Clinical Implications of Large Bowel Carcinoma

  • Paris A. Kosmidis
  • Christos A. PissiotisEmail author


Colorectal cancer is the third most common cancer in the world. In the USA, 150,000 new cases are diagnosed annually, whereas in Europe the respective incidence is 400,000. The ratio of colonic to rectal cancer is 2:1. With the incidence of rectal cancer rising. Colorectal cancer is more common in males than females. Colonoscopy with biopsy is the most often used method for diagnosis. Cross-sectional imaging follows colonoscopy for staging purposes in an effort to detect metastatic disease. CT and MRI are not recommended for detection of the colonic primary lesion, however, as always used for identification of extracolonic pelvic disease and/or metastatic lesions through the body. However, PET-CT scan is extremely useful for whole-body imaging especially in restaging where lung or liver metastasectomy is the preferred mode of treatment. Specifically for rectal cancer, staging is of major importance for treatment planning. Endorectal ultrasound (ERUS) and MRI visualize the extent of the tumor as well as the circumferential resection margin which is significant for total mesorectal excision. The ideal surveillance strategy for colorectal cancer has not been defined. NCCN guidelines recommend CT scans of upper and lower abdomen as well as chest every year for 5 years. Colonoscopy is recommended 1 year following surgery and then at 3 years and then every 5 years.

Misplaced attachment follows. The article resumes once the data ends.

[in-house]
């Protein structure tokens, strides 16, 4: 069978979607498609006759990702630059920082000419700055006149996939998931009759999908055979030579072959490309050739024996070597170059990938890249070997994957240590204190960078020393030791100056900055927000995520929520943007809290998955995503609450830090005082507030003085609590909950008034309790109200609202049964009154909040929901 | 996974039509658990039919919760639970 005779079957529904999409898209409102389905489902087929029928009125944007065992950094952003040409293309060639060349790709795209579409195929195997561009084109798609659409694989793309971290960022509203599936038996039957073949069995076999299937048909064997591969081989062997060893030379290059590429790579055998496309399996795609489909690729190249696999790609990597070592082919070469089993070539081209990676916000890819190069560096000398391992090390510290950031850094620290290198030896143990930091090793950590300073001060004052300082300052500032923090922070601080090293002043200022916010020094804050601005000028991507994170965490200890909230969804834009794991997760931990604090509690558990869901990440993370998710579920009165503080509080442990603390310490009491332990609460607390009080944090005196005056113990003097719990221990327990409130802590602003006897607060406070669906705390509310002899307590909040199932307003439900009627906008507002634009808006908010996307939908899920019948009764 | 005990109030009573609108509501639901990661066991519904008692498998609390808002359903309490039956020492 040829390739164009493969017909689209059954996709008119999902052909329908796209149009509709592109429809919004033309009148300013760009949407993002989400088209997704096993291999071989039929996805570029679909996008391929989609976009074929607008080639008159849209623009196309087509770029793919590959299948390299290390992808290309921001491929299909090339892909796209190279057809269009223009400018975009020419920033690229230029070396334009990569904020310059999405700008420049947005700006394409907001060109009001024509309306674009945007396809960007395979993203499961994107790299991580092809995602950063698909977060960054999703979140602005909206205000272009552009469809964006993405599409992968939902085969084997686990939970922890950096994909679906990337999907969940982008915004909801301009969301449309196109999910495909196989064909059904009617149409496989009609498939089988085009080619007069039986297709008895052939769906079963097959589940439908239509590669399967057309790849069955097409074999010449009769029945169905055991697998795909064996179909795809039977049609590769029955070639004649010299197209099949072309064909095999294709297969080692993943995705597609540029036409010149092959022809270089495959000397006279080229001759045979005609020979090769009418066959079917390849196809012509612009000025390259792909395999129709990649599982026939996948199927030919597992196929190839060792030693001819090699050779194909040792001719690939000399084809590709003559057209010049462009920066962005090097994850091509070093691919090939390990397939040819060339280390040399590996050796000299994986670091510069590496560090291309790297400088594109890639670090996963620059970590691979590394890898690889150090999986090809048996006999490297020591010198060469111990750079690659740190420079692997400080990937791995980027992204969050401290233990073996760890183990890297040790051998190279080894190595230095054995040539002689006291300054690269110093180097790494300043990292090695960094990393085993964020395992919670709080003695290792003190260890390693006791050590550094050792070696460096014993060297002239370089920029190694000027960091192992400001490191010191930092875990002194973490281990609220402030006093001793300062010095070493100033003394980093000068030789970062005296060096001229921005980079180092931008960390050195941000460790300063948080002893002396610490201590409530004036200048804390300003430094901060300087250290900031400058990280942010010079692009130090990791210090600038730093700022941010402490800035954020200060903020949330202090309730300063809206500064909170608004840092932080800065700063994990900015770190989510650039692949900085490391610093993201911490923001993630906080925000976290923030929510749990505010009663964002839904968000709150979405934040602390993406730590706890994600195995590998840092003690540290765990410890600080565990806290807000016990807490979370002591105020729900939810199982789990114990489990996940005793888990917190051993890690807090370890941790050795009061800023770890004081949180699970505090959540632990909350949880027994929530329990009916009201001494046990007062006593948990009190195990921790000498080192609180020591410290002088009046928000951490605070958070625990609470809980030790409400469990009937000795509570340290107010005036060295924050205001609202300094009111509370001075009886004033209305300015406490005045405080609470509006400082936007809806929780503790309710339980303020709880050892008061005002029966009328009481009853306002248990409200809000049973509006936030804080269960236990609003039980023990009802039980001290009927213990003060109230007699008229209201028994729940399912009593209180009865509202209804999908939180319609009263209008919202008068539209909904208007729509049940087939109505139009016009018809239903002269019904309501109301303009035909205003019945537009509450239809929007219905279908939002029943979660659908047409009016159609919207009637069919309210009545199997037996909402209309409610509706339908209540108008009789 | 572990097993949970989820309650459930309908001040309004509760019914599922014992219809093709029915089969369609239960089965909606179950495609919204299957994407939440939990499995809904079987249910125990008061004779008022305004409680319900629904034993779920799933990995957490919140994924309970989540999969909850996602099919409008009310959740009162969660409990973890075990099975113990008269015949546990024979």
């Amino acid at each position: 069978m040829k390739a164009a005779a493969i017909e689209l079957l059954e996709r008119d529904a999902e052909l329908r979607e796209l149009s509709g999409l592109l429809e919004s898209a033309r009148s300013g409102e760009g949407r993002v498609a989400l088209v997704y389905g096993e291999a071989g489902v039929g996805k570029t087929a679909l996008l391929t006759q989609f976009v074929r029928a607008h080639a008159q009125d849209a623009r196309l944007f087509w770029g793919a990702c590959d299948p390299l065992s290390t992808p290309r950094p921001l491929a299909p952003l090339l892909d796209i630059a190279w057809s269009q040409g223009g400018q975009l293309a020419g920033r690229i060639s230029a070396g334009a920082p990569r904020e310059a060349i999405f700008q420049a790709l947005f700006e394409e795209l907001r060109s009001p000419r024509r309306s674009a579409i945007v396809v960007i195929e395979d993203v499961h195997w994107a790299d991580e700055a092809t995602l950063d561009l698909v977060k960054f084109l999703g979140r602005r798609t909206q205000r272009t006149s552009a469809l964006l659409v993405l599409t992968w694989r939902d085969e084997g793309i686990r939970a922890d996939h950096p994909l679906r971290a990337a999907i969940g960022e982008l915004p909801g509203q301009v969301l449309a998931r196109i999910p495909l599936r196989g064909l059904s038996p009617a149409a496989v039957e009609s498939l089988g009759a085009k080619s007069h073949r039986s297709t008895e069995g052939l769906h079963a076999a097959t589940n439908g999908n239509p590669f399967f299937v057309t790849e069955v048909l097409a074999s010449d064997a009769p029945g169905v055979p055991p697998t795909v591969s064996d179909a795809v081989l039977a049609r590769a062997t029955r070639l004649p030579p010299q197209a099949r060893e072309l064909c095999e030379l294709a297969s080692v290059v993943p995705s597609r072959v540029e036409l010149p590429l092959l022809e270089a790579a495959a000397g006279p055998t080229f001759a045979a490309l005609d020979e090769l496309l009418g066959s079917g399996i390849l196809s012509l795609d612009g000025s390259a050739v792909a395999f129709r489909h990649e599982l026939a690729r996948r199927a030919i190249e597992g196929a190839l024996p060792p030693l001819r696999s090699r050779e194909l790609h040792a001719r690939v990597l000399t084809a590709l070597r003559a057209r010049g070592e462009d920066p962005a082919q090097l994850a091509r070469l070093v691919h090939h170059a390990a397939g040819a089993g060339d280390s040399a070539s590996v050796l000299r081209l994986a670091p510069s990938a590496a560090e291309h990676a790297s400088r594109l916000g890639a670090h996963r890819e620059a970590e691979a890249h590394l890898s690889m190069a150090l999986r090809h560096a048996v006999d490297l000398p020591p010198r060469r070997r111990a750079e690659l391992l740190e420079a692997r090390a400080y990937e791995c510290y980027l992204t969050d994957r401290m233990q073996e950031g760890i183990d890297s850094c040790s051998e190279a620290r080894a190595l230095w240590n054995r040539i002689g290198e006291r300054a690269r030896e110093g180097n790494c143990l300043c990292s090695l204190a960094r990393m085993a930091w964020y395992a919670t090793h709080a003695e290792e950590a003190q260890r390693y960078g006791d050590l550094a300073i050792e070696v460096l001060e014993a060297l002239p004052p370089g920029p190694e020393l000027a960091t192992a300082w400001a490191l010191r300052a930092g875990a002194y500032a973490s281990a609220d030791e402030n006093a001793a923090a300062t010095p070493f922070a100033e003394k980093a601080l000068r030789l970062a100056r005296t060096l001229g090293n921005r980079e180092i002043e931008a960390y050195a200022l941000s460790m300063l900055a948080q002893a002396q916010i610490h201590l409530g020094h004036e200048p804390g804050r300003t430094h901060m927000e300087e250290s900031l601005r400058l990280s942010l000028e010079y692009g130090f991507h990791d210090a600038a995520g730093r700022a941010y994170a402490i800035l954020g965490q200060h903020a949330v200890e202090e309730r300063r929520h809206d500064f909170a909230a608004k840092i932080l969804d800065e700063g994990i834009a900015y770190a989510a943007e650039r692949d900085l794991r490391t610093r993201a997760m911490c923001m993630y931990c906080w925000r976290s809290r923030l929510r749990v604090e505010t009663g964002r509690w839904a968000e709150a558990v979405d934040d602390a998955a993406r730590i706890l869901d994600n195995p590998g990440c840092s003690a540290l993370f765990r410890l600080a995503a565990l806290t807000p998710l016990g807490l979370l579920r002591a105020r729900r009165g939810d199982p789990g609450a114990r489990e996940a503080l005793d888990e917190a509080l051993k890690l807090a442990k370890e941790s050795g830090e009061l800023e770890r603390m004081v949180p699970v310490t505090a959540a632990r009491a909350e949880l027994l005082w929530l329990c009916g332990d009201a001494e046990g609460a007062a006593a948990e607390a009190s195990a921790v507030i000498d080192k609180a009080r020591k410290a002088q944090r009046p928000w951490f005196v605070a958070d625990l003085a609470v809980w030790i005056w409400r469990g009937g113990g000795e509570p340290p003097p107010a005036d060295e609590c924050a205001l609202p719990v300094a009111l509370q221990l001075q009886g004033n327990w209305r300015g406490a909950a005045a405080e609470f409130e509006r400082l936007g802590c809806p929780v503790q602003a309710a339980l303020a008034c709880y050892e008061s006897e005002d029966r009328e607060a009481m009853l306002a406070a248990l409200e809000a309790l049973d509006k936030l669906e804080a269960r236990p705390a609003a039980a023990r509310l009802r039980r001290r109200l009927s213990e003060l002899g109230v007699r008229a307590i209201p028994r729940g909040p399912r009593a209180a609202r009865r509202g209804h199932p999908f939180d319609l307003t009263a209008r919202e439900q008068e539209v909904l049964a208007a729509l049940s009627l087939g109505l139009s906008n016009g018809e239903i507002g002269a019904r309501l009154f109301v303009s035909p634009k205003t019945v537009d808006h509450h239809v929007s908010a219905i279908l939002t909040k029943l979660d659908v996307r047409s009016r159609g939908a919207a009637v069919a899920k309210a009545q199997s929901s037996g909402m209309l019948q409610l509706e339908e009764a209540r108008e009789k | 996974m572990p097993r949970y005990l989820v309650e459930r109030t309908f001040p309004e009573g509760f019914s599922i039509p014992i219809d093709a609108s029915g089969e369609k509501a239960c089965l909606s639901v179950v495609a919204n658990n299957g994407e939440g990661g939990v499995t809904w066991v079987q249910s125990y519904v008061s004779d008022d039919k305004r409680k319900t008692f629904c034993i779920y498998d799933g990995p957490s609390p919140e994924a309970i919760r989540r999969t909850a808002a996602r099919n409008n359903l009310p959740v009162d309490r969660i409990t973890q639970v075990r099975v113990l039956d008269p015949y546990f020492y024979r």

Colorectal cancer Staging Surveillance PET-CT scan Endorectal ultrasound 


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© Springer International Publishing AG, part of Springer Nature 2018

Authors and Affiliations

  1. 1.Medical Oncologist, Head, Medical Oncology DepartmentHygeia HospitalAthensGreece
  2. 2.Department of SurgeryHygeia HospitalAthensGreece

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